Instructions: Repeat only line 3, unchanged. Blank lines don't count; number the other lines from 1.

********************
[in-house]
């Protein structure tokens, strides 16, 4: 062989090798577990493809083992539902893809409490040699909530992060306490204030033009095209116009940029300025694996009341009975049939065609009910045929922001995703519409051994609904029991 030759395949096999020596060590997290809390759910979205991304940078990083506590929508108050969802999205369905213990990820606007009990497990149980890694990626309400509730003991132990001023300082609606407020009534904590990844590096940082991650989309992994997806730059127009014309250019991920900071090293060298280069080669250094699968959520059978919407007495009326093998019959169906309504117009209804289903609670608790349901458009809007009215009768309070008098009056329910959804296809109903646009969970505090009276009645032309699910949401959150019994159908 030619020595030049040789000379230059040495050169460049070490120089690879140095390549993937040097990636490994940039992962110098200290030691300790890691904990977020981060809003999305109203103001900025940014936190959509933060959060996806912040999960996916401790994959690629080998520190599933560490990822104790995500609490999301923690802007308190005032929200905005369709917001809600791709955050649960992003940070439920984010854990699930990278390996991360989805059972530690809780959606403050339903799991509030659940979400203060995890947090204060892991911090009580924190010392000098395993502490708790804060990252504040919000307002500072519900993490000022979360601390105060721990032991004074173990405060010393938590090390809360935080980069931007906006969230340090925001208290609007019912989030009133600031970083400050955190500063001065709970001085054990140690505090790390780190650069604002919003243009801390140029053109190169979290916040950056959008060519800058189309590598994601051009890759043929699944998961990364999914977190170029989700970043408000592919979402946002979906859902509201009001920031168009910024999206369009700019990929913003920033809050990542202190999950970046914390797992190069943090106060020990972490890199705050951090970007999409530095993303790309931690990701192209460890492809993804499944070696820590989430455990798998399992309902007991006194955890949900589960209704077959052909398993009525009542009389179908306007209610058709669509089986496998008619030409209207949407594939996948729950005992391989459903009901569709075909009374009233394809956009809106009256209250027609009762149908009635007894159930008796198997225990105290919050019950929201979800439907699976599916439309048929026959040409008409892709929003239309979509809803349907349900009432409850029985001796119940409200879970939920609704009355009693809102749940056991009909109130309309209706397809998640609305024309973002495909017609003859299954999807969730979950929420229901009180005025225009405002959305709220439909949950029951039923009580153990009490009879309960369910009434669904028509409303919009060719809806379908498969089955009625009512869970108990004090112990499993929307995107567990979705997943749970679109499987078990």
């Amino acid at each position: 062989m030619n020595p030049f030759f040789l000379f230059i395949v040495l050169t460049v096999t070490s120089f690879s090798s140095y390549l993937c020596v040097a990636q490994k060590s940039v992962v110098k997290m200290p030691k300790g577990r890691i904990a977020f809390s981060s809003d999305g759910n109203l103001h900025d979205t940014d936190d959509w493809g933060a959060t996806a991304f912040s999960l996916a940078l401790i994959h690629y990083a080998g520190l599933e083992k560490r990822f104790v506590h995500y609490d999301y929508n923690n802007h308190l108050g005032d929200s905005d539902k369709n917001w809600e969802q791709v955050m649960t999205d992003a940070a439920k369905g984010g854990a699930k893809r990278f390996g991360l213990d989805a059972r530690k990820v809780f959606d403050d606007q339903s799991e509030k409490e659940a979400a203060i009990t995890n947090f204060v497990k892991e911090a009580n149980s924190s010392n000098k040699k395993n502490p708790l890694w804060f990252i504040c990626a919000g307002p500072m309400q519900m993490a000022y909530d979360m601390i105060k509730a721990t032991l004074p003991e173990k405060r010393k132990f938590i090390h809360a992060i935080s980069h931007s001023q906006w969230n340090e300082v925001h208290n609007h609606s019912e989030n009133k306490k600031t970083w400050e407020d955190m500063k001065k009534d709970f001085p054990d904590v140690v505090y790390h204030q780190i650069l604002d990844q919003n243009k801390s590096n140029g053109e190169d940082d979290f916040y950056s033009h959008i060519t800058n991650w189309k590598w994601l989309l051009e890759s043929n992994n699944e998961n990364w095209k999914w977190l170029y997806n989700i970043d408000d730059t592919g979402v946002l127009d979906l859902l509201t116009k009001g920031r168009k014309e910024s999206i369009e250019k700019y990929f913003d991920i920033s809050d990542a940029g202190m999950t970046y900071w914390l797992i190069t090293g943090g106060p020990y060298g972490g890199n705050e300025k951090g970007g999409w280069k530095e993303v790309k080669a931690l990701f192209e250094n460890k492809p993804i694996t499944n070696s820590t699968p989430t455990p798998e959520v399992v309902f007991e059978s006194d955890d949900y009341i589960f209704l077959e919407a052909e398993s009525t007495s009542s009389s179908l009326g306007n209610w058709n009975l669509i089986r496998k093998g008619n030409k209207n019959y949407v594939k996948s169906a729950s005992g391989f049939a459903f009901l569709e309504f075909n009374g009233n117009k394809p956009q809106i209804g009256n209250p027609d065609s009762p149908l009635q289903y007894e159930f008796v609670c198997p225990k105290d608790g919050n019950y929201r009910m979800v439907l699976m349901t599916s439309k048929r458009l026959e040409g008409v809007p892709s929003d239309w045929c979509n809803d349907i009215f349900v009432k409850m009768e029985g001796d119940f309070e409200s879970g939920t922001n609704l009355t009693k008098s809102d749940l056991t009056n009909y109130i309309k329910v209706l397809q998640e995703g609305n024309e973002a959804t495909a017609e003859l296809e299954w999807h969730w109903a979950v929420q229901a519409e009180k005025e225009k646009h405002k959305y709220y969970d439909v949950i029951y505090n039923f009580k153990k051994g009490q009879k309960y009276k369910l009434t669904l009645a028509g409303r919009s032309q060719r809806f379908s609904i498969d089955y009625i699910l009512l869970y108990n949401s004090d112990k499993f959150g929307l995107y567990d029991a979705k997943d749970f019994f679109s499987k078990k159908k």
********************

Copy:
């Amino acid at each position: 062989m030619n020595p030049f030759f040789l000379f230059i395949v040495l050169t460049v096999t070490s120089f690879s090798s140095y390549l993937c020596v040097a990636q490994k060590s940039v992962v110098k997290m200290p030691k300790g577990r890691i904990a977020f809390s981060s809003d999305g759910n109203l103001h900025d979205t940014d936190d959509w493809g933060a959060t996806a991304f912040s999960l996916a940078l401790i994959h690629y990083a080998g520190l599933e083992k560490r990822f104790v506590h995500y609490d999301y929508n923690n802007h308190l108050g005032d929200s905005d539902k369709n917001w809600e969802q791709v955050m649960t999205d992003a940070a439920k369905g984010g854990a699930k893809r990278f390996g991360l213990d989805a059972r530690k990820v809780f959606d403050d606007q339903s799991e509030k409490e659940a979400a203060i009990t995890n947090f204060v497990k892991e911090a009580n149980s924190s010392n000098k040699k395993n502490p708790l890694w804060f990252i504040c990626a919000g307002p500072m309400q519900m993490a000022y909530d979360m601390i105060k509730a721990t032991l004074p003991e173990k405060r010393k132990f938590i090390h809360a992060i935080s980069h931007s001023q906006w969230n340090e300082v925001h208290n609007h609606s019912e989030n009133k306490k600031t970083w400050e407020d955190m500063k001065k009534d709970f001085p054990d904590v140690v505090y790390h204030q780190i650069l604002d990844q919003n243009k801390s590096n140029g053109e190169d940082d979290f916040y950056s033009h959008i060519t800058n991650w189309k590598w994601l989309l051009e890759s043929n992994n699944e998961n990364w095209k999914w977190l170029y997806n989700i970043d408000d730059t592919g979402v946002l127009d979906l859902l509201t116009k009001g920031r168009k014309e910024s999206i369009e250019k700019y990929f913003d991920i920033s809050d990542a940029g202190m999950t970046y900071w914390l797992i190069t090293g943090g106060p020990y060298g972490g890199n705050e300025k951090g970007g999409w280069k530095e993303v790309k080669a931690l990701f192209e250094n460890k492809p993804i694996t499944n070696s820590t699968p989430t455990p798998e959520v399992v309902f007991e059978s006194d955890d949900y009341i589960f209704l077959e919407a052909e398993s009525t007495s009542s009389s179908l009326g306007n209610w058709n009975l669509i089986r496998k093998g008619n030409k209207n019959y949407v594939k996948s169906a729950s005992g391989f049939a459903f009901l569709e309504f075909n009374g009233n117009k394809p956009q809106i209804g009256n209250p027609d065609s009762p149908l009635q289903y007894e159930f008796v609670c198997p225990k105290d608790g919050n019950y929201r009910m979800v439907l699976m349901t599916s439309k048929r458009l026959e040409g008409v809007p892709s929003d239309w045929c979509n809803d349907i009215f349900v009432k409850m009768e029985g001796d119940f309070e409200s879970g939920t922001n609704l009355t009693k008098s809102d749940l056991t009056n009909y109130i309309k329910v209706l397809q998640e995703g609305n024309e973002a959804t495909a017609e003859l296809e299954w999807h969730w109903a979950v929420q229901a519409e009180k005025e225009k646009h405002k959305y709220y969970d439909v949950i029951y505090n039923f009580k153990k051994g009490q009879k309960y009276k369910l009434t669904l009645a028509g409303r919009s032309q060719r809806f379908s609904i498969d089955y009625i699910l009512l869970y108990n949401s004090d112990k499993f959150g929307l995107y567990d029991a979705k997943d749970f019994f679109s499987k078990k159908k």